What I didn’t like

The electronics package as a whole did not work as easily as I had hoped. I had trouble getting my iPhone to integrate with the system. There were a few times where I was rolling down the road serenading Lemmy with my best Bon Scott impersonation and singing along to AC/DC's "Sin City" when the audio would cut off. The phone was plugged in directly to the bike's USB port as opposed to utilizing a Bluetooth connection. As I had none of these problems with the radio, it didn’t seem to be a problem with the stereo itself.

AC/DC Harley Street Glide
When the iPhone plug-in worked, it worked great. And when it didn't, Lemmy was stuck listening to me ramble on until he would kill his com system. RevZilla photo.

In addition to iPhone integration, I didn’t like the GPS system at all. In fairness, I much prefer to use Google Maps on my phone over a traditional GPS to begin with. Harley’s system did nothing to change my mind. It seemed to have trouble showing the correct orientation of the map and inputting coordinates was a pain. If you’re a hardcore GPS user you might find this to be more functional than I did.

The stock seat held me in one position and didn’t leave me with much comfort or room to move around. In addition, it put a tremendous amount of pressure on my crotch, which caused a special type of discomfort. Swapping out the seat with a Saddlemen Explorer Seat solved this problem. While the Saddlemen seat didn’t help me with the issue of being locked in one place, it adds comfort for you and your passenger. It’s the seat we use when shooting bike reviews to give our cameraman a bit of relief when he is operating from the pillion.

While the engine provided arm-wrenching torque, I found the fueling to be spotty in certain areas. It was especially noticeable right off of the line in the lower rpms, but I had a few stumbles when cranking the revs up, as well. I have never personally played around with a Vance & Hines FP3 on a bike, but Lem has and he tells me great things. I would love the opportunity to install one on the Street Glide to see if a slightly richer fuel-to-air mixture would solve some of the inconsistencies in the fueling.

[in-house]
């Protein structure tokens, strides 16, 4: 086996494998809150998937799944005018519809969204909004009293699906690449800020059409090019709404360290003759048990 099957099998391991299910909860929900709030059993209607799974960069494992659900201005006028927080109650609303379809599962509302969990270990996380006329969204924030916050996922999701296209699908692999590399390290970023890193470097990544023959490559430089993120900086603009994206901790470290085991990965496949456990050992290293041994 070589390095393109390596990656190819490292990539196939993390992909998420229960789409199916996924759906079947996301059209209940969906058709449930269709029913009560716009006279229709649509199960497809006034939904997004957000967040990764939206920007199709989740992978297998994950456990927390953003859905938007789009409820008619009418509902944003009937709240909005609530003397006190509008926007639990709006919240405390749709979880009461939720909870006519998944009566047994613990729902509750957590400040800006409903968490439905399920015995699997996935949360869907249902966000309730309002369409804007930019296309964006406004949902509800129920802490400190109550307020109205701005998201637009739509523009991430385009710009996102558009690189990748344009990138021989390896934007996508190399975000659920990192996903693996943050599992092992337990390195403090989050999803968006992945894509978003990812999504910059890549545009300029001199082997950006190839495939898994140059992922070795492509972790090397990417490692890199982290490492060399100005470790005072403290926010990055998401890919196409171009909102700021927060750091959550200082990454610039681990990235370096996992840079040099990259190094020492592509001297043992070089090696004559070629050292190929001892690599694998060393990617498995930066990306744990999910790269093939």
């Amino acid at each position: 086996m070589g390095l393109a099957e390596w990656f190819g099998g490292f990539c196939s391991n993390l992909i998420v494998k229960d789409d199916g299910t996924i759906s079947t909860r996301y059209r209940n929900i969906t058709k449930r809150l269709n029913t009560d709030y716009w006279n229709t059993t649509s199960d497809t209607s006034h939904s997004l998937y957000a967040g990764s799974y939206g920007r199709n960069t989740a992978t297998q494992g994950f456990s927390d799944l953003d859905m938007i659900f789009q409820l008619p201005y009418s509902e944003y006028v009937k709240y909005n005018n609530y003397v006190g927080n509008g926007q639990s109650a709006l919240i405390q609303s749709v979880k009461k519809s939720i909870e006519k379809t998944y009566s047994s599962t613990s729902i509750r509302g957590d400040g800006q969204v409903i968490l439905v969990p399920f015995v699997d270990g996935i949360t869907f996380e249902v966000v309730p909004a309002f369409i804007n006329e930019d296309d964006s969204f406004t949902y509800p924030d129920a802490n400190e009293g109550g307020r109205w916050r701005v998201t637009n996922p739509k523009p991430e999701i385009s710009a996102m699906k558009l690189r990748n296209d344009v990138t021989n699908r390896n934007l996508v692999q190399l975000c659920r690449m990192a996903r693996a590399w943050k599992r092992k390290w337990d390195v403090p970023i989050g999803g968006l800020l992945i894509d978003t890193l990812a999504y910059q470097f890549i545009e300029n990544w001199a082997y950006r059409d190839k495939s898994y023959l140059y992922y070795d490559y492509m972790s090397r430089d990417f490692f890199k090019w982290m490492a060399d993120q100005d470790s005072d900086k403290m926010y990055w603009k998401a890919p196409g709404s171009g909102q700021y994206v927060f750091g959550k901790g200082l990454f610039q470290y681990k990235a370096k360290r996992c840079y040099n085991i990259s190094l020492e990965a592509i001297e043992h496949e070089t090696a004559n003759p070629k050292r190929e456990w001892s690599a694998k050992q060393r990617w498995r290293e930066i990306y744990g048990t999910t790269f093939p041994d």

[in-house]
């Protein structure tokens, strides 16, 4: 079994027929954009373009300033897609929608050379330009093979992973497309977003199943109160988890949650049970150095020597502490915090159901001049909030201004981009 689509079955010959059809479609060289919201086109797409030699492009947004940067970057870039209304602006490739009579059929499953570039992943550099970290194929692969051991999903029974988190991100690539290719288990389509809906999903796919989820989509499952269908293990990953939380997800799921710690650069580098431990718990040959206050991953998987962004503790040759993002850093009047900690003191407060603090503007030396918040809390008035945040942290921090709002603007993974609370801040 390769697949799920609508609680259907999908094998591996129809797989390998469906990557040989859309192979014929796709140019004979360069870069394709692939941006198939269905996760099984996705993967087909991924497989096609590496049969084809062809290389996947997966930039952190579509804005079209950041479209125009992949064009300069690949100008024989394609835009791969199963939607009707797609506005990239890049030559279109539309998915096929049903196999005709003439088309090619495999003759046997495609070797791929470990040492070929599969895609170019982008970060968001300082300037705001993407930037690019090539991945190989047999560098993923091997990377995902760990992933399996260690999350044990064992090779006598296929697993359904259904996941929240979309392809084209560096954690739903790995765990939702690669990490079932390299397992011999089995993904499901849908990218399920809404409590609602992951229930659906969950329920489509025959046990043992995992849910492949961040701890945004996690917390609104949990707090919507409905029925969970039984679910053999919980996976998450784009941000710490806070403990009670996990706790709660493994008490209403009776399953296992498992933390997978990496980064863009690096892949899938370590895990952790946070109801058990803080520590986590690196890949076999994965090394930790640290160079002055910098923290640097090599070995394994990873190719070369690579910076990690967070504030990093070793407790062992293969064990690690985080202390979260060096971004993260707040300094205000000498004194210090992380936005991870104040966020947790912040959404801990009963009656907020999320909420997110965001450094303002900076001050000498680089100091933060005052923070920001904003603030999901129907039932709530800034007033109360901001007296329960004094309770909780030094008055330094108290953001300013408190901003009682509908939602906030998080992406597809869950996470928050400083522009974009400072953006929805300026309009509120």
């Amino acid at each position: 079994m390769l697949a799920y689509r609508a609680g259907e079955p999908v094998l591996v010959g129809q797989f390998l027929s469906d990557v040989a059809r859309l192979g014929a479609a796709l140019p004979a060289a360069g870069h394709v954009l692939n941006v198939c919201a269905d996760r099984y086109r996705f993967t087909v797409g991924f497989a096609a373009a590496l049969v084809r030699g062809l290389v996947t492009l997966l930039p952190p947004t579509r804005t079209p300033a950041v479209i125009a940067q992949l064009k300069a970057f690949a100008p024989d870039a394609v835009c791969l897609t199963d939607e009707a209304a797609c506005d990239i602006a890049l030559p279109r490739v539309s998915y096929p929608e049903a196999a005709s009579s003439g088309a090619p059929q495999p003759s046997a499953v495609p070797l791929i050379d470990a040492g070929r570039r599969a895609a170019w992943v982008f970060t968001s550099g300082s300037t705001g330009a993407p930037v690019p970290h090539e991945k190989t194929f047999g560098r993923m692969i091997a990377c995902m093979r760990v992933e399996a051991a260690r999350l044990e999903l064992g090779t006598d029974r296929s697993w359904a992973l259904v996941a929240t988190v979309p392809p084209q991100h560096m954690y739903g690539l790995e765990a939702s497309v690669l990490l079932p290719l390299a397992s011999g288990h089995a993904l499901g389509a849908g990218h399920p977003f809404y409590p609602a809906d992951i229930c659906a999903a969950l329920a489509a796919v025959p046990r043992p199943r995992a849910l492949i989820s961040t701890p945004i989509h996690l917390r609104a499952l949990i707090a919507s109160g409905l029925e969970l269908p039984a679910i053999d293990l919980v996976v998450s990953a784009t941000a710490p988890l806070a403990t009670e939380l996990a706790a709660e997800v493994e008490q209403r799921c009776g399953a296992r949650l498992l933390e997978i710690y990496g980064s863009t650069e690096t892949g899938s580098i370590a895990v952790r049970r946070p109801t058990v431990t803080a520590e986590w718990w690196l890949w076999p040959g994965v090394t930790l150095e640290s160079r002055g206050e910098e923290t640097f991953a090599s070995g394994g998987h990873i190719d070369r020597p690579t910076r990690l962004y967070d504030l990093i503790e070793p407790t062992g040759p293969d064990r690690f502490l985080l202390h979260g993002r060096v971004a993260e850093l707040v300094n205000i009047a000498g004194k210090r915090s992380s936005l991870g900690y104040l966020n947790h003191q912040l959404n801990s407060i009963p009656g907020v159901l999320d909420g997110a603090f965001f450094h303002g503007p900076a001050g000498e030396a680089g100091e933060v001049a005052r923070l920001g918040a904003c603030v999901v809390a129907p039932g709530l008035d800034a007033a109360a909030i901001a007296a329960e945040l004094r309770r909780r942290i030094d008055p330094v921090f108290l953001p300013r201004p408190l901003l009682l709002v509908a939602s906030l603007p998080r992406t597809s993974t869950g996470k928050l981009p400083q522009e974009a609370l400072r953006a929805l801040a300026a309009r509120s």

Street Glide vs. Street Glide Special

Considering the Street Glide Special’s $23,199 MSRP in Vivid Black (fun fact: “vivid black” looks a lot like “regular black”) will set you back $2,300 over the base Street Glide’s MSRP of $20,899, you should do some quick math to see if the upgrades are worth it for you.

Spurgeon Dunbar Street Glide
"Vivid Black" looks suspiciously like "Regular Black" to my untrained eye. Photo by Spurgeon Dunbar.

For example, if the ABS package ($795) and Premium Ride Touring Shocks ($549.95) pique your fancy but you have no use for the upgraded audio system, GPS, or security features, then a base Street Glide would be a better bet. However, if you like the idea of having a built-in GPS unit with access to the quickest route to every Harley-Davidson dealership in the country at the push of a button, the Special is the way to go. It really comes down to your intended use of the bike and what extras are important to your unique riding style.

Final thoughts

The Street Glide Special is a big, powerful cruiser. It gets you down the road in comfort and style. If hauling a passenger is your thing, it has you covered. Solo treks with the buddies on the weekend? No problem. Looking to tackle the daily commute while still listening to NPR on your way to the office? It can handle that too. Hell, it even got me down some bombed-out dirt-road sections where it was never intended to go.

As we sat staring out at the desert and the disintegrating road in front of us, Lemmy asked if I wanted to turn around. “Absolutely not,” I replied.

While the Street Glide Special is a far cry from a lightweight ADV bike, all motorcycles should be able to handle an adventure. And taking an 810-pound cruiser down an unknown desert trail is a recipe for adventure. Luckily, I had someone else with me to help pick up this big boy if need be.